For a second consecutive year, the Merced City Council has agreed to fly the rainbow flag — also known as the gay pride flag or LGBT Pride flag — over Bob Hart Square in downtown Merced for the entire month of June.
The flag is a symbol of lesbian, gay, bisexual, transgender and queer pride and LGBTQ+ social movements. In Merced, supporters have asked that the “Progress Pride Flag” version of the rainbow standard be flown. This flag also highlights transgender pride, communities of color, and the fight to end racial discrimination.
Merced leaders approved the flag as part of an annual schedule that opens up the community flag pole area to local groups. The pride flag will fly alongside the U.S. and California flags.
The decision on Monday night was 5-1, with Mayor Pro Tem Kevin Blake voting NO. Councilman Fernando Echevarria was absent.
The flag was first approved to fly last year through efforts made by the Merced Pride Center, a nonprofit group located on the second level of the Multicultural Arts Center in downtown Merced. The nonprofit focuses on uplifting LGBTQ+ voices, providing safe spaces for the community, and helping them achieve a state of personal wellness.
Jennifer McQueen, the executive director at the center, said many community members “started to come out into the open” after the flag was first displayed over Main Street.
“Immediately, they started to feel comfortable being downtown,” she said. “Downtown should really be a popular and inclusive spot for everyone in this town to come to. As soon as that flag went up, it encouraged more folks to be like, ‘This city accepts me. … This city is safe for me.’”
However, there are Merced residents who oppose the idea of flying the pride flag in the town square, and some have brought their comments to City Hall.
“I want to discourage you from doing that, and any other flags besides the United States flag,” Sarah Thomas told city leaders. “I mean are we going to start doing Catholic and Muslim, and all these other groups’ flags?”
Merced resident Rick Wendling took to the public comment podium on Monday night and started saying: “Homosexuality has been part of humanity forever; however, our society is going to be destroyed when our …”
Wendling was then interrupted by Mayor Matthew Serratto who cautioned Wendling about using “abusive language.”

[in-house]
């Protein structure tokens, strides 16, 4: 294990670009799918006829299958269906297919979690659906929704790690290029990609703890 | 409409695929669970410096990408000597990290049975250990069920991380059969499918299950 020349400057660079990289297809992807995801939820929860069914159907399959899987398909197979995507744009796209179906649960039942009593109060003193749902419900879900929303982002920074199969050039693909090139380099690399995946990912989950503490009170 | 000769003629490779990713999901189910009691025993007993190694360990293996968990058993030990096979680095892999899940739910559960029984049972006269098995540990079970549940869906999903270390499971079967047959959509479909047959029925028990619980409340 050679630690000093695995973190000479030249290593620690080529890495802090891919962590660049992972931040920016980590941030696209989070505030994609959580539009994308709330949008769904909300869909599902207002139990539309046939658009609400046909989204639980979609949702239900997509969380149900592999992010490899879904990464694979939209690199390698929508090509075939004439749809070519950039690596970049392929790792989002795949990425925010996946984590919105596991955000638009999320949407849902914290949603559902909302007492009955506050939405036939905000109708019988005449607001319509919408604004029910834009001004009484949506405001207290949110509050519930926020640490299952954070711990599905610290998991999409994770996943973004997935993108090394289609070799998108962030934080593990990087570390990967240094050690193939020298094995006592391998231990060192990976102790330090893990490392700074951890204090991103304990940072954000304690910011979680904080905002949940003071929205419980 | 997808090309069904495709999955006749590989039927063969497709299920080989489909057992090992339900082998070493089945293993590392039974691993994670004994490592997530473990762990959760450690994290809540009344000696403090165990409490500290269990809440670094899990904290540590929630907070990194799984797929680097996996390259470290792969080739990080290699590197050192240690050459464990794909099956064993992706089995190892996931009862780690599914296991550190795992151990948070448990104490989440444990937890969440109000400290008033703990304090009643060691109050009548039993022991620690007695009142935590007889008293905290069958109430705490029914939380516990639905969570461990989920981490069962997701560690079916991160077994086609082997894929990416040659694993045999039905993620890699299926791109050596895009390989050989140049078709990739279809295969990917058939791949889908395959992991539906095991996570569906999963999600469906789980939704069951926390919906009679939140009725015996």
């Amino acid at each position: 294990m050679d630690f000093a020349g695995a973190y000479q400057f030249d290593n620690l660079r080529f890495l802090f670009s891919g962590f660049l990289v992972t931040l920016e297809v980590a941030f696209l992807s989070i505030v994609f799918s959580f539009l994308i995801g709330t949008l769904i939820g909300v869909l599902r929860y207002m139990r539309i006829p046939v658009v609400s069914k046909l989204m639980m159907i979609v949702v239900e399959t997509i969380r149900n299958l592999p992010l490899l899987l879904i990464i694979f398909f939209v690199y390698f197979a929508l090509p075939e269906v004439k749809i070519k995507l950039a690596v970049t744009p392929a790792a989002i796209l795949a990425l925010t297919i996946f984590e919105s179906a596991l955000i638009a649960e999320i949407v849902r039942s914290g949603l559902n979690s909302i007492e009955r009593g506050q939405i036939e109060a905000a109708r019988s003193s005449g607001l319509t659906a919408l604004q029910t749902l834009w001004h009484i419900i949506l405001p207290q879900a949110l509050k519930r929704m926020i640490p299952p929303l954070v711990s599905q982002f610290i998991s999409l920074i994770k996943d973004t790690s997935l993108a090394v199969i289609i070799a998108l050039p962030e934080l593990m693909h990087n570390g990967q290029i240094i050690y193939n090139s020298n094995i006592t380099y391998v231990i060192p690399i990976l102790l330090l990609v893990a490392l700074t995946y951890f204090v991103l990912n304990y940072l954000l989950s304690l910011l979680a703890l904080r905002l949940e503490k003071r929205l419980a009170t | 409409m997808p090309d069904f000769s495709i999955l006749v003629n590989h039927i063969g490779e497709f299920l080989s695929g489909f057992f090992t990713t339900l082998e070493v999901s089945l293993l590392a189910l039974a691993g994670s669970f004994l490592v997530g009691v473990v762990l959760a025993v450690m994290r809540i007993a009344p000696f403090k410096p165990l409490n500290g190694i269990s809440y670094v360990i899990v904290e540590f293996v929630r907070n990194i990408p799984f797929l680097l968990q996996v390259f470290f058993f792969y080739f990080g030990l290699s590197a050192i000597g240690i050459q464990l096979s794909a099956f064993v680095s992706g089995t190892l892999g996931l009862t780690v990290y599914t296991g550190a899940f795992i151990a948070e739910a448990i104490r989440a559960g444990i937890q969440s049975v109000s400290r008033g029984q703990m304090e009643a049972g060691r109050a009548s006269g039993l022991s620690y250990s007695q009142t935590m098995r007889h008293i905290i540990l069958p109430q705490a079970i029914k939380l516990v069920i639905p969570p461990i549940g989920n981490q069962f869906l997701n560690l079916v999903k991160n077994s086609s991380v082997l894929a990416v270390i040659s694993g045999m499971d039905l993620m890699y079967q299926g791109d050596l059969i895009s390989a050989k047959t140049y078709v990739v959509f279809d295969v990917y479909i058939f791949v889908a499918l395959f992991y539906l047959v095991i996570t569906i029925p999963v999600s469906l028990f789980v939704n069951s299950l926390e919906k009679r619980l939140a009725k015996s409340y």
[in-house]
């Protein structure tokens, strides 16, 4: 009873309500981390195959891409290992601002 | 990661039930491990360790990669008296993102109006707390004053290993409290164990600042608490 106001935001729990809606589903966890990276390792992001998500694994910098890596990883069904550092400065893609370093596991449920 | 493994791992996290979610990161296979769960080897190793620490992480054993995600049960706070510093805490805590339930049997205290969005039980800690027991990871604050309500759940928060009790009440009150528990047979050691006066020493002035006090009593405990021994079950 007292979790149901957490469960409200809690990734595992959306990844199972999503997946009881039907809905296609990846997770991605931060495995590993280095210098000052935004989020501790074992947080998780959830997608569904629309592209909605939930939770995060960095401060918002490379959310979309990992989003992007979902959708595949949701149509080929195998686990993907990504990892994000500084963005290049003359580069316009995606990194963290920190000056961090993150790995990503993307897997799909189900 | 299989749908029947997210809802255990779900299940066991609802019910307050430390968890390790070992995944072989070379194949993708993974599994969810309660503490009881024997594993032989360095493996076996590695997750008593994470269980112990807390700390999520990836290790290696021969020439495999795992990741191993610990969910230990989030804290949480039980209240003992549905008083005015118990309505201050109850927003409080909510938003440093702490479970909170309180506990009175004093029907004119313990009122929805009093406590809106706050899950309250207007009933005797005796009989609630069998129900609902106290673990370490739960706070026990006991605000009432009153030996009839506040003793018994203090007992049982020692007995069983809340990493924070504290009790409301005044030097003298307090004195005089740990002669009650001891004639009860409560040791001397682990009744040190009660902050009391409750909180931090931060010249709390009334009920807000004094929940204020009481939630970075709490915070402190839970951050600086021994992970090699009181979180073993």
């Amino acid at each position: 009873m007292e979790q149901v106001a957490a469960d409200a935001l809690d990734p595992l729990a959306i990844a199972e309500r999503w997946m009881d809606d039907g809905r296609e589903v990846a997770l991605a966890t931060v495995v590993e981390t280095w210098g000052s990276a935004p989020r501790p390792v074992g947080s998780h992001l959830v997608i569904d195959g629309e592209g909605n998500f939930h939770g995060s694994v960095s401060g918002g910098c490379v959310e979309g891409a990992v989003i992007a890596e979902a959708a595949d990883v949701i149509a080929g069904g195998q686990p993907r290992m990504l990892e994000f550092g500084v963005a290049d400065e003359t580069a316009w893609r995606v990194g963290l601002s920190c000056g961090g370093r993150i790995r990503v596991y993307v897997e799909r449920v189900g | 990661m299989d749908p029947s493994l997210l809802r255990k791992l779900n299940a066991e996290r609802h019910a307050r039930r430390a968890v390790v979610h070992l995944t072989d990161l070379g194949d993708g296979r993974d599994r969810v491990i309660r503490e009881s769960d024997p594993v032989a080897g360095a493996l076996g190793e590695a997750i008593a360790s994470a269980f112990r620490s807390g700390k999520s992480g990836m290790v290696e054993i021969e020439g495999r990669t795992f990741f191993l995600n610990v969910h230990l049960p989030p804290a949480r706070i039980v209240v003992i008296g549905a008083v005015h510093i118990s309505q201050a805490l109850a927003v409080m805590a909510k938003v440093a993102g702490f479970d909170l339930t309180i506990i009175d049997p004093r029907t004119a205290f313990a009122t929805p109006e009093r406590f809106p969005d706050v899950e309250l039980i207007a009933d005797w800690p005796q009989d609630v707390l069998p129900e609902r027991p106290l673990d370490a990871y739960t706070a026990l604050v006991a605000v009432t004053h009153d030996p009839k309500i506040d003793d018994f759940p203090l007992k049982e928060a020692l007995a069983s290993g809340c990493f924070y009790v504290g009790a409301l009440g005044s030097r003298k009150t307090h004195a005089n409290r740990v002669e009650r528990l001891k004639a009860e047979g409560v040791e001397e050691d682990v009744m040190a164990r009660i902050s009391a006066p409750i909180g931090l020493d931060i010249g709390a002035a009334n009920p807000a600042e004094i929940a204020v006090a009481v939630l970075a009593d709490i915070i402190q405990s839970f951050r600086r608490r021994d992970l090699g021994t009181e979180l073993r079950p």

“How is that abusive?” Wendling shot back.
Serratto mentioned to Wendling that he had used the word “destroyed,” and then Wendling revised his comments by saying: “OK … It will deteriorate if that agenda is promoted. And I admonish the council to not fly the flag that promotes that particular kind of behavior. It doesn’t help our society by promoting it by flying that flag. Do not do that.”
Resident Jose Herrera got up next and had a different perspective.
“The raising of this flag does not take anything away from anyone else,” he said. “It shows me that I have a city that is willing to accept me for who I am. The raising of this flag shows me that I have a community here who is willing to accept me, take care of me, and willing to help me thrive. The raising of this flag is important for people like me who are looking for a symbol of hope — for a community, for a better future.”
With such a heated topic that has many community members divided, the Merced Pride Center leadership is guiding members to focus on engaging and encouraging community members to participate in conversations.
“For me, what I told my staff really is that the visibility is working.” McQueen said. “Let’s not focus on the negativity, let’s focus on the fact that now the community at-large is being brought into the conversation, and even if they’re coming with toxicity and negativity, at least they’re coming to the table and they are engaging in conversation.”
Said Adam Lane, president of the Merced LGBTQ+ Alliance: “This flag being flown in Bob Hard Square has nothing to do with us vs any other people or group because we are indeed in every facet of humanity and society. We are in your neighborhood, we are in your school, we are in the healthcare system that is helping you. … This flag not only includes the traditional rainbow colors, but also a black and brown stripe for people of color, and the trans colors of white blue and pink to highlight the inter-sexuality at play.”
Before voting Monday night, Mayor Pro Tem Blake voiced his opinion on why he was voting ‘NO.’
“Like I mentioned last meeting, I generally support the community,” he said. “But I am a firm believer it’s taxpayer funded property, and therefore the American flag, California flag, and military flags should be the only flags flying on taxpayer property.”
Councilwoman Perez rebutted his argument by stating that members of the LGBTQ community also pay taxes.
Several residents inside the council chamber clapped after the final decision.
The flag will fly over Bob Hart Square through the month of June beginning with a flag raising ceremony on June 1.